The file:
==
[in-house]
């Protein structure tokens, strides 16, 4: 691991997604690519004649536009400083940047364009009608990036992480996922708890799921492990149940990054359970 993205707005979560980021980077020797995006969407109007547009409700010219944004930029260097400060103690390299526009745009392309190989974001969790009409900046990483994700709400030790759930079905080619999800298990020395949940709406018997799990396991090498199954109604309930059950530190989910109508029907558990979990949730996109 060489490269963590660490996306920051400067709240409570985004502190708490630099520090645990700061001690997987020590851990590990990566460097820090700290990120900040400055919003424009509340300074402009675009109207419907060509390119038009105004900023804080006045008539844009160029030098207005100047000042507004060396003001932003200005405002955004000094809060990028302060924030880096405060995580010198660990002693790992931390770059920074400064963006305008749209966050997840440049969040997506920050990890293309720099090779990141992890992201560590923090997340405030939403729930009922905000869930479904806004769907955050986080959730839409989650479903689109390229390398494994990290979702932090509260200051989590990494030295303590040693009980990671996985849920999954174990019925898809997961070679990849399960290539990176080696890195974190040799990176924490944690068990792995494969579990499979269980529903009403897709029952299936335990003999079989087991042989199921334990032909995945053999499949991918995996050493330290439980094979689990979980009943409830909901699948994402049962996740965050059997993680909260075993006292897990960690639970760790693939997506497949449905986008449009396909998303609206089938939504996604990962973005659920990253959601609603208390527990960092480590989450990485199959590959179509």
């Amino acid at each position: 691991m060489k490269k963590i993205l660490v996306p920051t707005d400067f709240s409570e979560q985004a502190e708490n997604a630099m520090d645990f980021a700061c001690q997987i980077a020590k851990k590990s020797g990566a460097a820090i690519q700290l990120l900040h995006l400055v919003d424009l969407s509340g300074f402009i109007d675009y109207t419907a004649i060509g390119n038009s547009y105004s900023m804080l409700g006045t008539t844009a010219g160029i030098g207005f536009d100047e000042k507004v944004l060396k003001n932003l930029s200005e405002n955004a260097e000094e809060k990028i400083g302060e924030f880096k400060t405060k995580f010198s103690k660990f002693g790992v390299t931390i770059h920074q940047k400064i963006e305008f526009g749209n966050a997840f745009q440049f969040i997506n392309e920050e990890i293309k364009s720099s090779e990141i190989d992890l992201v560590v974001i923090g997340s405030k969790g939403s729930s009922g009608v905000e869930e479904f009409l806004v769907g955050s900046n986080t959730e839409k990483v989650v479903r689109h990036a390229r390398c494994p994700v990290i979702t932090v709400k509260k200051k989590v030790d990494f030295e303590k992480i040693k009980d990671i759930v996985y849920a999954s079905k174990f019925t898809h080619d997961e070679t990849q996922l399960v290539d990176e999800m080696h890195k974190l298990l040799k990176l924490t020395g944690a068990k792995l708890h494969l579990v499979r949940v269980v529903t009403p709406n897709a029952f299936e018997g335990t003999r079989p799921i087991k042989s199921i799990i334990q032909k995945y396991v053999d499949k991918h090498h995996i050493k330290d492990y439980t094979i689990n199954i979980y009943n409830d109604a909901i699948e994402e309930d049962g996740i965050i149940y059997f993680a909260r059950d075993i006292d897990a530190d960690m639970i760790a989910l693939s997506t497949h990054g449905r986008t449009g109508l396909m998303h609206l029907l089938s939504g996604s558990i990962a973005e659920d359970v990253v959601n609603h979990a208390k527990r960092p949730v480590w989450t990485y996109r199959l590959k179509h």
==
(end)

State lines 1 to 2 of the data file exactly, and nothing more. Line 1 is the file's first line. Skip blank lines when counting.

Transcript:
[in-house]
């Protein structure tokens, strides 16, 4: 691991997604690519004649536009400083940047364009009608990036992480996922708890799921492990149940990054359970 993205707005979560980021980077020797995006969407109007547009409700010219944004930029260097400060103690390299526009745009392309190989974001969790009409900046990483994700709400030790759930079905080619999800298990020395949940709406018997799990396991090498199954109604309930059950530190989910109508029907558990979990949730996109 060489490269963590660490996306920051400067709240409570985004502190708490630099520090645990700061001690997987020590851990590990990566460097820090700290990120900040400055919003424009509340300074402009675009109207419907060509390119038009105004900023804080006045008539844009160029030098207005100047000042507004060396003001932003200005405002955004000094809060990028302060924030880096405060995580010198660990002693790992931390770059920074400064963006305008749209966050997840440049969040997506920050990890293309720099090779990141992890992201560590923090997340405030939403729930009922905000869930479904806004769907955050986080959730839409989650479903689109390229390398494994990290979702932090509260200051989590990494030295303590040693009980990671996985849920999954174990019925898809997961070679990849399960290539990176080696890195974190040799990176924490944690068990792995494969579990499979269980529903009403897709029952299936335990003999079989087991042989199921334990032909995945053999499949991918995996050493330290439980094979689990979980009943409830909901699948994402049962996740965050059997993680909260075993006292897990960690639970760790693939997506497949449905986008449009396909998303609206089938939504996604990962973005659920990253959601609603208390527990960092480590989450990485199959590959179509």